In Chicago, Rahm Emanuel finds a typically Democratic solution to his pension fund problems

With all the trouble that Rahm Emanuel has been having in Chicago lately, specifically with unrest surrounding his police department and other scandals, it’s easy to forget that he’s dealing with another serious problem: his city is nearly bankrupt. As with so many other large, Democrat run municipalities, the chief culprit here is the massively underfunded pension system for municipal workers. Their unions negotiated some real sweetheart deals for them over the years, but the costs were completely unsustainable. When the city began to go broke, no real compromise was ever offered by the unions so Rahm is left to find some way to shore up the funds.

No problem, kids! Hizzoner will simply jack up the utility rates and let the taxpayers foot the bill even more. (Chicago Tribune)

Mayor Rahm Emanuel will propose a new utility tax on Chicagoans’ water and sewer bills in an effort to shore up the largest of the city’s ailing pension funds, according to multiple sources who were briefed on the plan Wednesday.

Under Emanuel’s plan, the tax would be phased in over the next four years, with the average homeowners’ bill increasing $50 each year until it reaches $200 in the fourth year, said Ald. Ameya Pawar, 47th, who was briefed on the plan Wednesday morning. The average Chicago homeowner’s water and sewer bill is $114.30, billed every other month, city officials have said.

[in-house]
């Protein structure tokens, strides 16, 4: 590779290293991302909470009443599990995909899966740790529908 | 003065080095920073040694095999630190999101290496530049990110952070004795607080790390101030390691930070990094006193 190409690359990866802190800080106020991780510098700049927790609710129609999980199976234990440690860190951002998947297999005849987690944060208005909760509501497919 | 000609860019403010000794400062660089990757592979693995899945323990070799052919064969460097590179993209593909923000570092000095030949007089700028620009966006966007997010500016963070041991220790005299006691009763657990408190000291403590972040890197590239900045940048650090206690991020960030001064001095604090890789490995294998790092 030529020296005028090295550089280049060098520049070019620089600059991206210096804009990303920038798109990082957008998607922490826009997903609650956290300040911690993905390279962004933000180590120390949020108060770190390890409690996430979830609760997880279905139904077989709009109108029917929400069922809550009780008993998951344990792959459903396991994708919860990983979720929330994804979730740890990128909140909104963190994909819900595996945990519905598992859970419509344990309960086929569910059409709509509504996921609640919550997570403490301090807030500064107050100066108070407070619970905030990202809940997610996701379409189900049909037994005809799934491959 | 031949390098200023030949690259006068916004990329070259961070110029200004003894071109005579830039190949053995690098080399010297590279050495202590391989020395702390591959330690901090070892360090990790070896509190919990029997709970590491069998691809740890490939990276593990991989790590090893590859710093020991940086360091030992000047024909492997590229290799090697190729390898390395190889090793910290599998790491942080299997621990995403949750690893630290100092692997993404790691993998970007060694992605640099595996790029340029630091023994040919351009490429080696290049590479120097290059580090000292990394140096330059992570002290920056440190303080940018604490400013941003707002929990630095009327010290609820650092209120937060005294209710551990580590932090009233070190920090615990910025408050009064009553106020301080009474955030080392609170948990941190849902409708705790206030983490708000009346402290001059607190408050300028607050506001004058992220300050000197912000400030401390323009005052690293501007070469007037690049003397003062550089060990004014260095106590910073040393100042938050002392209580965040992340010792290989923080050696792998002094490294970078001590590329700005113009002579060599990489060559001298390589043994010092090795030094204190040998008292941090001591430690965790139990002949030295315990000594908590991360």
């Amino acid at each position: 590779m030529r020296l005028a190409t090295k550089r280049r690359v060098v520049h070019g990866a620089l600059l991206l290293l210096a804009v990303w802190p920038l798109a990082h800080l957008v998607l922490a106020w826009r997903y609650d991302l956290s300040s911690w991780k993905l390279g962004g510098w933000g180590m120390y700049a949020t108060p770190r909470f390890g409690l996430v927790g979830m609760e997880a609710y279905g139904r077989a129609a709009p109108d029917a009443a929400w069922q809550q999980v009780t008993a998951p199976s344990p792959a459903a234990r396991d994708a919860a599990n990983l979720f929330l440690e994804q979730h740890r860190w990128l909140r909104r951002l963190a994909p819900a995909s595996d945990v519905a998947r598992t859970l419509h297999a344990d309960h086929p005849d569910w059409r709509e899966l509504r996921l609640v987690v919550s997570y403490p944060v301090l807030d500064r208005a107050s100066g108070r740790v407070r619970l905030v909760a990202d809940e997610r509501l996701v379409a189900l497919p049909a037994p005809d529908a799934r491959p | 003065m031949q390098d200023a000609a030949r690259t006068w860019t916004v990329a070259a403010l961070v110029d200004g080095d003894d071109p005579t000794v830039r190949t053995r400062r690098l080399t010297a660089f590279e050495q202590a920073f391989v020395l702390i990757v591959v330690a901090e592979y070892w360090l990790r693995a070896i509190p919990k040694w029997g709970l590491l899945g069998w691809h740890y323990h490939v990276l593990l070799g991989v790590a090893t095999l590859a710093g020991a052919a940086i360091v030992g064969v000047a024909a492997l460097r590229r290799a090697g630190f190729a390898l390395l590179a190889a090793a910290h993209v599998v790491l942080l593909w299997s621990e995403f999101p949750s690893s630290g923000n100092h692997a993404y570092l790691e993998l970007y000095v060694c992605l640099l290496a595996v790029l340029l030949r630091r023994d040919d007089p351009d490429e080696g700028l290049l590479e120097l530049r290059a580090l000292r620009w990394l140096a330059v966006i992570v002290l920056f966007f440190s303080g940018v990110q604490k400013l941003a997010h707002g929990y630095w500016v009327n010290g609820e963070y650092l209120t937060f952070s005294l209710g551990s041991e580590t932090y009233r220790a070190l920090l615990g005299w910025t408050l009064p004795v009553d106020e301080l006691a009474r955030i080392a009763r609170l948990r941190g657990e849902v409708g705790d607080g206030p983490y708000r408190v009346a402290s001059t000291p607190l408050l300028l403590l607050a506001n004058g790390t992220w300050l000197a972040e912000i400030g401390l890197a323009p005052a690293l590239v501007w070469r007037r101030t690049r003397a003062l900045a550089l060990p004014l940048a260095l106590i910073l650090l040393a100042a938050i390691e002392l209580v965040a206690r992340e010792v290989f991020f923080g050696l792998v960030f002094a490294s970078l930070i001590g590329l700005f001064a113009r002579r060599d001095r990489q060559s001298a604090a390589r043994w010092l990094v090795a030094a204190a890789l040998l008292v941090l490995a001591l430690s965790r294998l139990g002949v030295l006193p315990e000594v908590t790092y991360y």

You may be wondering why he didn’t simply increase property taxes to cover the pension funds. The answer is that he’s already raised them considerably and his elected officials in the city are getting nervous about being run out of town on a rail if they keep increasing the burden in that fashion. But for middle and lower income residents of an already poverty ridden city, jacking up their water bill by 200 dollars may be a bit much to swallow as well.

What makes this even more of a stereotypical Democrat move is the distinctly non-progressive nature of this plan. At least when you increase the property taxes the wealthy tend to pay a bit more. (I believe Democrats refer to that as “their fair share.”) But the utility bills tend to hit everyone pretty much equally, so the city’s poorest residents will feel the pinch the most. In the end, that’s how these things always seem to work. But more than anything else, this should have been a wake-up call similar to what we thought might happen in Detroit when they were dealing with the same issues. The era of massive pension plans for unionized government workers has led to a case of killing the goose that lays the golden eggs. But rather than acknowledging this reality, the unions just continue to push back, demanding every penny they can soak out of the system until it collapses under its own weight.

But hey… you just keep on electing those Democrats, guys. I’m sure it will all work out wonderfully in the end.

Rahm Emanuel

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David Strom 6:01 AM on June 06, 2023